Do Horses Learn by Watching Each Other?

Sometimes it seems like horses pick up behaviors from each other. But it might be for reasons different than you think.
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Do Horses Learn By Watching Each Other?
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Q: Do horses learn behaviors by watching other horses?

A: Horses are great learners in many ways, but in general we find horses are not good observational learners. Researchers have conducted numerous studies where one group of subject horses watch experienced horses performing a task, or inexperienced horses learning a task, and another group of subject horses don’t watch. Then both subject groups are tested to see which learns the task quicker. And there is no statistical difference between them, so observing another doesn’t appear to help a horse learn more quickly. These studies use food rewards as the objective of the learning tasks, and even though food is a great motivator for horses to learn, maybe that particular research design doesn’t test all the ways a horse might learn by observation.

So why does it sometimes seem like horses learn by observing others? This comes up a lot when people have a cribber in the barn and they worry that other horses will learn to crib from him. Some would say just the environment or management practice is conducive to multiple horses adopting a behavior, such as cribbing. That’s a tad weak explanation for a stereotypy though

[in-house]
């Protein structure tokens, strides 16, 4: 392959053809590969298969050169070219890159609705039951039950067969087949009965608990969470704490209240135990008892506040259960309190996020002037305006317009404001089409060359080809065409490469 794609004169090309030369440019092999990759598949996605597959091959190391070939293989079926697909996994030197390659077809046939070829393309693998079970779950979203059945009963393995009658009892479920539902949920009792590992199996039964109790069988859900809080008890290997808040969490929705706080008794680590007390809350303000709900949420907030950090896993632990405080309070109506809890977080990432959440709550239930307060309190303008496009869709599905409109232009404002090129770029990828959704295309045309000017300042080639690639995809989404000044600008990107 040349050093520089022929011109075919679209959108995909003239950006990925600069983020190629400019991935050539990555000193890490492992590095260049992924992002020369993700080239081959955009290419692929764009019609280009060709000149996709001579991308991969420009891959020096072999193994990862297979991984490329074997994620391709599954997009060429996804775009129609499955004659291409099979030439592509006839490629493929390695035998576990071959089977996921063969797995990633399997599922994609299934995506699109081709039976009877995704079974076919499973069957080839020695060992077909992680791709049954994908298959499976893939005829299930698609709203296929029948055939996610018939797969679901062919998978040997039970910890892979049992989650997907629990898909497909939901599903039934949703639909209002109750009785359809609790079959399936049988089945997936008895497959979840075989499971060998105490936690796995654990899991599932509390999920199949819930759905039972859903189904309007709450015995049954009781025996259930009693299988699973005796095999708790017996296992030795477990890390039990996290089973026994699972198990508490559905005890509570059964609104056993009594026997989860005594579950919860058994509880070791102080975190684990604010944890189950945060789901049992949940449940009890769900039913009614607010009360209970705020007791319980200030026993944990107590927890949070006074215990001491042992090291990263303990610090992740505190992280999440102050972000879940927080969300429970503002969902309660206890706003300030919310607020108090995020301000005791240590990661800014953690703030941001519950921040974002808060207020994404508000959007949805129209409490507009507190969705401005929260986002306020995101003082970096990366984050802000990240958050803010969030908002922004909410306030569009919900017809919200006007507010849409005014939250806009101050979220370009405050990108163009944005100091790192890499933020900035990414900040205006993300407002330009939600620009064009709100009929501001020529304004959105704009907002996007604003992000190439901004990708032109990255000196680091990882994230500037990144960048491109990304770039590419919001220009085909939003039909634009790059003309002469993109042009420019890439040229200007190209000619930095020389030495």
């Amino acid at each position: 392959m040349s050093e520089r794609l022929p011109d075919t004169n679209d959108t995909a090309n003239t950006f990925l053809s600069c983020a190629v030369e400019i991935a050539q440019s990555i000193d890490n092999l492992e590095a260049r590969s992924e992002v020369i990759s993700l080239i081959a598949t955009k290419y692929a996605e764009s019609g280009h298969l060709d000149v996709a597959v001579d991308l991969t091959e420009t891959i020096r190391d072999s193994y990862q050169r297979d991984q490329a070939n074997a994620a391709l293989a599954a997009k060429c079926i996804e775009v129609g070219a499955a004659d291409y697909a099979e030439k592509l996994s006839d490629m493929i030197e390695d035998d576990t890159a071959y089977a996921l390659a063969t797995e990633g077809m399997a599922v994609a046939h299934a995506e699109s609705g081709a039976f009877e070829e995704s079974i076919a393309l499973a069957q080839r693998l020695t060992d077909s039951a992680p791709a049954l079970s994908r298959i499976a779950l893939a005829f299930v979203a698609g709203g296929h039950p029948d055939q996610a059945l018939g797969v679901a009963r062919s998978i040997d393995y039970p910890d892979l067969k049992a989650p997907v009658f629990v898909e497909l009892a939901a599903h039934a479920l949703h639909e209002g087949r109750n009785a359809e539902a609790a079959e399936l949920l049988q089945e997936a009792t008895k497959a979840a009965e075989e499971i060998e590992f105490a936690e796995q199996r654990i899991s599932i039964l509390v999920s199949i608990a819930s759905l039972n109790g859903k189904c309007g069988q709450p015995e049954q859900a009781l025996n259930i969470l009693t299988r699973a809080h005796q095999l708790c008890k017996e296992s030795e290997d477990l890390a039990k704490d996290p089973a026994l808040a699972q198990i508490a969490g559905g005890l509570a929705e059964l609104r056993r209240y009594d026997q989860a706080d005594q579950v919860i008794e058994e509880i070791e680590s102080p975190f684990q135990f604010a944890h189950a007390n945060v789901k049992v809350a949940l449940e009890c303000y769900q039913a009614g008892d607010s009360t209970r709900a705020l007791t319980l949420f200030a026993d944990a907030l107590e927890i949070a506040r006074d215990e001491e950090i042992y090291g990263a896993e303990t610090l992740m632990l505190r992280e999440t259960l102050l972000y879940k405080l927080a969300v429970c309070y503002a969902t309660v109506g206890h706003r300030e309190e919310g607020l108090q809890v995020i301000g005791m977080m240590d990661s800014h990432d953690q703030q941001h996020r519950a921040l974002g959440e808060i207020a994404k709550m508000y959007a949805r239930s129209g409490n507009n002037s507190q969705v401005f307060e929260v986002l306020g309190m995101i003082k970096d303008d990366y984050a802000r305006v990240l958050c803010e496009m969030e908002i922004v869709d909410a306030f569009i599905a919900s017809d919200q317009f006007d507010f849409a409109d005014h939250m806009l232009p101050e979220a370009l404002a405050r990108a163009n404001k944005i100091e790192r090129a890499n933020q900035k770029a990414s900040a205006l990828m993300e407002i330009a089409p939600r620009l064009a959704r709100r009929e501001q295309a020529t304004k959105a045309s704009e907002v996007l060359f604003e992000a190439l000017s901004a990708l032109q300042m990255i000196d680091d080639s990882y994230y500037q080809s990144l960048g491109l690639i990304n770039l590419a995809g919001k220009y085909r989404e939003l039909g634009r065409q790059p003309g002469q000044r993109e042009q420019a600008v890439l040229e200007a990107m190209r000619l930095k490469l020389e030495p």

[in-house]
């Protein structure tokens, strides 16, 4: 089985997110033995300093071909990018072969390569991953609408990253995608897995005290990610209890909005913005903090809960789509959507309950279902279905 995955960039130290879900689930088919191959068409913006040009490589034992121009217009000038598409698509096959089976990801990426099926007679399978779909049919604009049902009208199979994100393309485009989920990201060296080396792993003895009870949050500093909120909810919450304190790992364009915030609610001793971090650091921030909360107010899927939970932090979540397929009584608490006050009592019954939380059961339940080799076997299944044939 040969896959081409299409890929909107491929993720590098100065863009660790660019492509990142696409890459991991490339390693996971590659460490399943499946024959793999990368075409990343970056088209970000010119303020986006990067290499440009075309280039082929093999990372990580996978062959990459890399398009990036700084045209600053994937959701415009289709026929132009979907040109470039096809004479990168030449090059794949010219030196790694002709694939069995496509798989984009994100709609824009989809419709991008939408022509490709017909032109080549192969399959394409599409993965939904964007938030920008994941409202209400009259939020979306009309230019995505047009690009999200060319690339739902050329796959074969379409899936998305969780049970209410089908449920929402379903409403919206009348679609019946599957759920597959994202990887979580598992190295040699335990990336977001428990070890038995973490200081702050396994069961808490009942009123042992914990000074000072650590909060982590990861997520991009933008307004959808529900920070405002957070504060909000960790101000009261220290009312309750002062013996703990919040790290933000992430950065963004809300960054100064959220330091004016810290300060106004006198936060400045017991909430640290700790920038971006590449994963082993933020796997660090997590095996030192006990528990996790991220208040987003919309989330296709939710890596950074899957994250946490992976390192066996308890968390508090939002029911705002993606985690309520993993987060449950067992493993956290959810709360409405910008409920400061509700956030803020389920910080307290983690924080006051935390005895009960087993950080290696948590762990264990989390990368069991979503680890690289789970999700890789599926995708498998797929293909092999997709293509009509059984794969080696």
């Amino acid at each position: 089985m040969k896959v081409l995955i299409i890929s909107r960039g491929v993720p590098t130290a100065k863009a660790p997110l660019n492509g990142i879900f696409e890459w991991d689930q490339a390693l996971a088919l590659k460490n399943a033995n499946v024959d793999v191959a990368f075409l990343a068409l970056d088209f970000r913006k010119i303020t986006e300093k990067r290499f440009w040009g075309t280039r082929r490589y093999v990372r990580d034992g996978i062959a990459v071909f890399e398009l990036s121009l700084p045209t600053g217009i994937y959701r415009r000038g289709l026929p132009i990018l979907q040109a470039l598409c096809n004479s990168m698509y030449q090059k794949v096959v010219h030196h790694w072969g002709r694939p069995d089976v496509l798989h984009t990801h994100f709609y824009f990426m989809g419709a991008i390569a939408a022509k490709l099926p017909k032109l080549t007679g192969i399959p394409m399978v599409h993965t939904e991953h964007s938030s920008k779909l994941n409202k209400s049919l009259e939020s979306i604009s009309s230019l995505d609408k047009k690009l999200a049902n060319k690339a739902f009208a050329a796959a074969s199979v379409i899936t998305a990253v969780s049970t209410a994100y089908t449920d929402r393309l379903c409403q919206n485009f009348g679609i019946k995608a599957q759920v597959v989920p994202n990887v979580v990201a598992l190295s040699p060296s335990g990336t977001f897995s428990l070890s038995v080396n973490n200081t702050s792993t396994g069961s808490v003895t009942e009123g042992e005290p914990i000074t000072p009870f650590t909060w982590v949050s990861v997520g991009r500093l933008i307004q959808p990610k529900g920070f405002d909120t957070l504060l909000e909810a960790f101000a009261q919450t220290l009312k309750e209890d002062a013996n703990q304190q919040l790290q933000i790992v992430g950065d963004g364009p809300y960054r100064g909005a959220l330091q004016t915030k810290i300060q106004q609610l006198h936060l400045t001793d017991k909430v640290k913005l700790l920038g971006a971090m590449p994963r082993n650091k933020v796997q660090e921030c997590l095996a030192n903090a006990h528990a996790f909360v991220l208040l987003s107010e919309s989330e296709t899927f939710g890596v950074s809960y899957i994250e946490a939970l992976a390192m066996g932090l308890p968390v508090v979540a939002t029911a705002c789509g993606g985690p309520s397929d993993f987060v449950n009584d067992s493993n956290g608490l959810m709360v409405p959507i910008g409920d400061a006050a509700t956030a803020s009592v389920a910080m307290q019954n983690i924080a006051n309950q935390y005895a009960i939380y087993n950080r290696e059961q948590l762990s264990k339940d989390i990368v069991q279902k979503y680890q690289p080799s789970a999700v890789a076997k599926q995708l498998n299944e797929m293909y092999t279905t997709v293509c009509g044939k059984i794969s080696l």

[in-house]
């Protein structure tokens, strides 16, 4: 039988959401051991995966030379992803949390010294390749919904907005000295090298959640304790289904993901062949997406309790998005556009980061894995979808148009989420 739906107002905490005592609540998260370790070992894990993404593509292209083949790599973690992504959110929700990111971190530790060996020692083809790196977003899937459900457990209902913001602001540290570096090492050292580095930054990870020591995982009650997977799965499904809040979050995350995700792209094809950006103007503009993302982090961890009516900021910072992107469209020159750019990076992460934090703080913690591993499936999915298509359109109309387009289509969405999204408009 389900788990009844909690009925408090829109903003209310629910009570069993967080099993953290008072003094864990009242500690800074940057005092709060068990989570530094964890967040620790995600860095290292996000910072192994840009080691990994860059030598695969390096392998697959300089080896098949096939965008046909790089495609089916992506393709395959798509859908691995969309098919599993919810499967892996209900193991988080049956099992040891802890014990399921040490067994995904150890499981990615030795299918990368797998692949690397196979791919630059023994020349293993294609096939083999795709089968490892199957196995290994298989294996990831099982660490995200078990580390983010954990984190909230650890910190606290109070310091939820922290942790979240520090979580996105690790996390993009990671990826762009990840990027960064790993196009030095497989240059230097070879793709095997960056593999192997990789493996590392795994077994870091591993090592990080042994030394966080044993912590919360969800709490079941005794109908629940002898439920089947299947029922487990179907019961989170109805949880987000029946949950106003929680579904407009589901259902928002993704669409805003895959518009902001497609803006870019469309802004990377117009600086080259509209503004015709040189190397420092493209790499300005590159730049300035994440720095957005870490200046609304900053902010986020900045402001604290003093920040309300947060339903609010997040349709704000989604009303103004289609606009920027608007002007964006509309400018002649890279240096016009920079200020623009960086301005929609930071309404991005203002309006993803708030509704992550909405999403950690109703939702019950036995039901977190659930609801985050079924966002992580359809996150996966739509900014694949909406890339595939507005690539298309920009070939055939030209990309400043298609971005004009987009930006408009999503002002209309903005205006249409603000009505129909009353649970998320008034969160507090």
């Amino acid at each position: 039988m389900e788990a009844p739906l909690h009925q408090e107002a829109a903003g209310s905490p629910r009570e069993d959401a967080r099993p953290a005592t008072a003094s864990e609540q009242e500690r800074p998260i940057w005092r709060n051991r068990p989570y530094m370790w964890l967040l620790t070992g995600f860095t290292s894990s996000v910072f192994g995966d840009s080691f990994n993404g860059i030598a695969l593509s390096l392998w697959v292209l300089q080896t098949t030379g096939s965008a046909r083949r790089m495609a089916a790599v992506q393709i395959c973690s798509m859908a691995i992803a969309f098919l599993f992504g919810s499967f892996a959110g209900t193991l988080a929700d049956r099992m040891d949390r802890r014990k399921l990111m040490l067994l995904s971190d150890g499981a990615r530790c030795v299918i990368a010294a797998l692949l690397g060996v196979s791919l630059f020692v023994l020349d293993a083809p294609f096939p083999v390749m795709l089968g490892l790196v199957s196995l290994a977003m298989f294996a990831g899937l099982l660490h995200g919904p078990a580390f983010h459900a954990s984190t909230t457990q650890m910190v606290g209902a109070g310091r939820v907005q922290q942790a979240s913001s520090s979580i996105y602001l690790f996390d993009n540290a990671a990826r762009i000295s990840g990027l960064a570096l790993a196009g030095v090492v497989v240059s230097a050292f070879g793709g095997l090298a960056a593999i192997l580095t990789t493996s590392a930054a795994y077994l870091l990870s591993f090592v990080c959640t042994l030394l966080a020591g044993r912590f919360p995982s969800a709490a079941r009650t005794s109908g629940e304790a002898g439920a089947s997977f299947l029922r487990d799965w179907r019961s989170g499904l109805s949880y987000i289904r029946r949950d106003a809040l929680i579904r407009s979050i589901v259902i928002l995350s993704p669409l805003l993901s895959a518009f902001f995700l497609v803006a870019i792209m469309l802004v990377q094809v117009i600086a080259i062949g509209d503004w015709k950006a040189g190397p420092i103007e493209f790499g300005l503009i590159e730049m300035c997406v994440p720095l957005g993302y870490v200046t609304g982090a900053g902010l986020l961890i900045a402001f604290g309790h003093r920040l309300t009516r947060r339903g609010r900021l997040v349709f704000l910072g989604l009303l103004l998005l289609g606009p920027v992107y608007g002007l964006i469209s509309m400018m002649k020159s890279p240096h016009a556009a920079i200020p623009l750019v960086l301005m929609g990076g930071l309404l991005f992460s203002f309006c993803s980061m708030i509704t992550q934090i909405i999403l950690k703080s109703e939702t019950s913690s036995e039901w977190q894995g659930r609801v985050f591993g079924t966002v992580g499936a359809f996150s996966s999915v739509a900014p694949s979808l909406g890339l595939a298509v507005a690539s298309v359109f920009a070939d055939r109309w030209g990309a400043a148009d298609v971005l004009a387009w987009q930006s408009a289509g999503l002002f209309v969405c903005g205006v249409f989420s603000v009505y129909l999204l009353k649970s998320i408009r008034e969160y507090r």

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Prior to attending veterinary school, Dr. Nancy Diehl completed a master’s degree in animal science while studying stallion sexual behavior. Later, she completed a residency in large animal internal medicine at the University of Pennsylvania’s New Bolton Center and worked in equine practices in Missouri and Pennsylvania. Diehl also spent six years on faculty at Penn State, where she taught equine science and behavior courses and advised graduate students completing equine behavior research. Additionally, Diehl has co-authored scientific papers on stallion behavior, early intensive handling of foals, and feral horse contraception. Currently she is a practicing veterinarian in central Pennsylvania.

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